posted on May, 4 2015 @ 02:49 PM
originally posted by: MagmaCumsLoudly
What does it say about society that the literal criminal, arguable misogynist and proven recidivist woman beater could not only draw such
crowds to a boxing match, but that he was permitted to continue in the sport after such a dubious societal track record? Are females really held
in such low regard in today's world?
I think the issue is you're talking about a sport that has a history of fixing, drugs, abuse of competitors, and involvement in organized crime and
then using that to construct a narrative about society. Furthermore you really need to look at the actions of other sports ...
If someone were to assault people based on race - punching everyone they saw who they did not like base purely on their racial
derivation - would they be allowed to continue in a vocation where they're clearly a role model for impressionable youth? If someone clobbered the
elderly because they were ageist, would they be accepted as influential members of society?
I'm not sure about the ageist part, but racist statements and assault charges (although this is slowly changing) are still plentiful enough in many
sports that I'm almost certain you can't make this claim. The Nasty Boys almost killed Ken Shamrock (wrestling) and I don't believe they were
charged. Melvin Costa has Nazi tattoos and fights for King of the Cage. This person campaigns for white heritage month. Tito Ortiz was charged for
battery with serious bodily injury in 1998. Paul Gascoigne has been arrested piles of times (soccer). Brock Lesnar is a known to be against
homosexuality, and so is Manny Pacquiao for that matter. Alexander Gustafsson was imprisoned for assault, but has an active career. Scott Hall
actually killed someone. Yes, killed. MVP did 9 years for kidnapping and robbery. I can go on and on. Fact is being good at a sport, especially a
fight sport, doesn't necessarily make you a well rounded human being with in depth political opinions and why should it?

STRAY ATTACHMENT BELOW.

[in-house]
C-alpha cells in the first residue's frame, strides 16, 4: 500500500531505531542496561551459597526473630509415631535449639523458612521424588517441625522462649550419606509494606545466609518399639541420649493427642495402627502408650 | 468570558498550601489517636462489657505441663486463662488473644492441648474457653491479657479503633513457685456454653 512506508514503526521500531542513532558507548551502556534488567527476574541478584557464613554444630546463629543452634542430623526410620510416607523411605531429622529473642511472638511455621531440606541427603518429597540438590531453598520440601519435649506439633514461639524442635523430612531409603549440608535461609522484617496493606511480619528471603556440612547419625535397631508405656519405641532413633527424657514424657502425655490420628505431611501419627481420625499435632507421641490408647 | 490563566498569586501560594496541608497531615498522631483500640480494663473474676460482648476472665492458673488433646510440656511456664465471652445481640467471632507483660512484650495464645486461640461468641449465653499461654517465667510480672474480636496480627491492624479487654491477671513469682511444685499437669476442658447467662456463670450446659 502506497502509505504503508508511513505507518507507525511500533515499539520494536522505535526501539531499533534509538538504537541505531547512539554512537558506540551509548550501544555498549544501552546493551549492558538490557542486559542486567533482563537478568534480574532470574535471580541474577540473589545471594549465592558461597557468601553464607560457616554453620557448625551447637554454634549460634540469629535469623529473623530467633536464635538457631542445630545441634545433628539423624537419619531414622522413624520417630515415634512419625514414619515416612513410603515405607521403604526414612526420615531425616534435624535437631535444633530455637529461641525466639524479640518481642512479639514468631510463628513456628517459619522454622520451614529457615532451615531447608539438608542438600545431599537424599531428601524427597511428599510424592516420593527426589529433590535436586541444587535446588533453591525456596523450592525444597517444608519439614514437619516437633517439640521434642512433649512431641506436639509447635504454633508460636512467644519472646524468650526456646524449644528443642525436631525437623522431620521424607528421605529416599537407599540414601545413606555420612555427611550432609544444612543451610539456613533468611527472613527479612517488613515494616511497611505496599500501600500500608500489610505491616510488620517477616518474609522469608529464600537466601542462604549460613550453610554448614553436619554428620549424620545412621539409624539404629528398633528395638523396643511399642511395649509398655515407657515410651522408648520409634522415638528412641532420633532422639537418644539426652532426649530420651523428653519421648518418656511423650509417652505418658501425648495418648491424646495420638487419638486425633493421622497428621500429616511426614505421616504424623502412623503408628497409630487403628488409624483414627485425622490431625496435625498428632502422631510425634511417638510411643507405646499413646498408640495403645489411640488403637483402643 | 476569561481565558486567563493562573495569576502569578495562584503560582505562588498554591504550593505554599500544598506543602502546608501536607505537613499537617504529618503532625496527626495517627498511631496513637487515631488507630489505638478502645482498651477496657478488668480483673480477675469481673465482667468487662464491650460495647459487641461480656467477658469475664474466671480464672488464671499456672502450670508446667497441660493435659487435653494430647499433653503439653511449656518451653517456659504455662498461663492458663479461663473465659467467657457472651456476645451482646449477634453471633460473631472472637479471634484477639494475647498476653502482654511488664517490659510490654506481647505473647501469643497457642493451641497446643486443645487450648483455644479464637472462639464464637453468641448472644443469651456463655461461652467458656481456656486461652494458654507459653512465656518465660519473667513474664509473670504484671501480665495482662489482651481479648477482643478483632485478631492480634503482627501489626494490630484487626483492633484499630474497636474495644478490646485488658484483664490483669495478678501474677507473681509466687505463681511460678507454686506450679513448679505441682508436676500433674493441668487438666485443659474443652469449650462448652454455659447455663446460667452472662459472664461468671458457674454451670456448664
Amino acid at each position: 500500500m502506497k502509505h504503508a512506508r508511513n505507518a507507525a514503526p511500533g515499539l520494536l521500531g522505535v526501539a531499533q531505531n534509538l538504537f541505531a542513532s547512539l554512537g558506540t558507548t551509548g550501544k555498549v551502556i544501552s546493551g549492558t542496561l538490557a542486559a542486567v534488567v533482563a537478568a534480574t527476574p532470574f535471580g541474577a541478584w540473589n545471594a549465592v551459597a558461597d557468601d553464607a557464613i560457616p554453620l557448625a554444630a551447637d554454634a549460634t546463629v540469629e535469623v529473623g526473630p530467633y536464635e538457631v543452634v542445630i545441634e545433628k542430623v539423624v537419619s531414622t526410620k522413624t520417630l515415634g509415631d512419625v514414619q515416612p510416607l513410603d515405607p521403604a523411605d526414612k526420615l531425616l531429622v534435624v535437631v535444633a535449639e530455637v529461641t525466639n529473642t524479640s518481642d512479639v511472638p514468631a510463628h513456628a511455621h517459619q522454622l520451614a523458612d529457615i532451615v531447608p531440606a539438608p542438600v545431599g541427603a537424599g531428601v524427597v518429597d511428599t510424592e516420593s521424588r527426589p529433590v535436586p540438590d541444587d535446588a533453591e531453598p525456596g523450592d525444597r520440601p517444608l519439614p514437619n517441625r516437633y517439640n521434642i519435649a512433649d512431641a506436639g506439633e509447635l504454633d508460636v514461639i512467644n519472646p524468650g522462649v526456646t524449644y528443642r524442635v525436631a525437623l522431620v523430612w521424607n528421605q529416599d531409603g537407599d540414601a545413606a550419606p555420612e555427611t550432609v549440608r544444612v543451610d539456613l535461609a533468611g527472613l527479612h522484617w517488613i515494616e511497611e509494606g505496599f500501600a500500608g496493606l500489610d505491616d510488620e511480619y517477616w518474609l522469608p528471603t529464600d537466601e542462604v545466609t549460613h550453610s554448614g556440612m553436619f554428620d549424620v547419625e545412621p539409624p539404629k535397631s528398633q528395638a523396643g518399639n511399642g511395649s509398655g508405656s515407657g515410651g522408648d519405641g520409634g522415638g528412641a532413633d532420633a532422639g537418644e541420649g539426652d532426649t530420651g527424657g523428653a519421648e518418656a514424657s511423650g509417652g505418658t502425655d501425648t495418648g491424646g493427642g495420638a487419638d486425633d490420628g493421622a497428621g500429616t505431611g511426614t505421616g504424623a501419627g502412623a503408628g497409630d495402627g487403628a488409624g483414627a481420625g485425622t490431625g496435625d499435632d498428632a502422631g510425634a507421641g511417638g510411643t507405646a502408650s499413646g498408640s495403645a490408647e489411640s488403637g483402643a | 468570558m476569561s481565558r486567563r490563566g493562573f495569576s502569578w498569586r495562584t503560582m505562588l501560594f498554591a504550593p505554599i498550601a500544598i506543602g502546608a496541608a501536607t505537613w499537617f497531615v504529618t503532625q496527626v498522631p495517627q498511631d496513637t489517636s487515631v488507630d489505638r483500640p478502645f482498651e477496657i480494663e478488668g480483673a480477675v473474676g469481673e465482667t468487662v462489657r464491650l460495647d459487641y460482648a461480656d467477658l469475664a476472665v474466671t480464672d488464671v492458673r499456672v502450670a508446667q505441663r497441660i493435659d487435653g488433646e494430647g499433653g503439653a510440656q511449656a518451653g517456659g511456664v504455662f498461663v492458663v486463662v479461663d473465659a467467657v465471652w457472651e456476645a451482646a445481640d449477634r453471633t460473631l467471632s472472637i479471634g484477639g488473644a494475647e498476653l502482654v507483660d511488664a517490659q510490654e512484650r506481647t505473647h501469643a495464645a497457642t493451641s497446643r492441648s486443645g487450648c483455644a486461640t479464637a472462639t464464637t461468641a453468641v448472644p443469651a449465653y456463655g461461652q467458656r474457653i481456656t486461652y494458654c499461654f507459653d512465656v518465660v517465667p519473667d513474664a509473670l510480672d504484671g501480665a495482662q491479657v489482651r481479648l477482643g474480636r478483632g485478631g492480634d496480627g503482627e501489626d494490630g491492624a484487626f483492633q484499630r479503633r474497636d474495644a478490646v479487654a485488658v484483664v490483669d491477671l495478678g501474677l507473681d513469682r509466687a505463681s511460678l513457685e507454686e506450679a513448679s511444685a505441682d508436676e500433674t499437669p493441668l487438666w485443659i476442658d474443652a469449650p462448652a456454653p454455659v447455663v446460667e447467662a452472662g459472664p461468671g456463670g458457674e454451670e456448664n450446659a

On the other hand many sports have banned competitors for life due to horrible crimes they've committed. The UFC have refused people like Benjamin
Brinsa due to Neo Nazi ties. The UFC recently (2014) included provisions to investigate people's criminal history before hiring them. Some American
footballers have been banned for life due to crimes. Blah blah ... I don't even follow sports.
I could go on and list all these incidents one by one, but you can look all this up. Given the UFC only just
changed their hiring procedures
and most other fight sports haven't I don't think its anything to do with gender in particular. If anything male on male violence and assault claims
are overlooked in these sports as are several other crimes such as drink driving. For example, no one in the main stream press cares about Alexander
Gustafsson or the near death of Ken Shamrock. There isn't a pile of articles demanding boycotting of Kevin Nash who was arrested for assaulting his
son. Scott Hall was at wrestlemania 31. Who cared? But how many people know that 'War Machine' went on the run from police after beating expartner
pornstar Christy Mack? More it seems.
In conclusion, there are hundreds if not thousands of racist, sexist, violent, egotistical sports (and sports entertainment) stars with all of the
intelligence of a brightly colored brick sitting in a sand pit. Gendered violence and racism are starting to be paid attention to in this space as
we've seen by some recent changes and articles such as
by and large these sports will attempt to ignore vast criminal histories if it means a significant pay day. It's really nothing to do with the value
of women in society but the value of money and the cultural meaning of crime within each sport. In many sports sexual and gendered assault is one of
the few things that can cause a speed bump in someone's career. If Scott Hall had murdered a woman I don't think the person would have had a several
decade long career.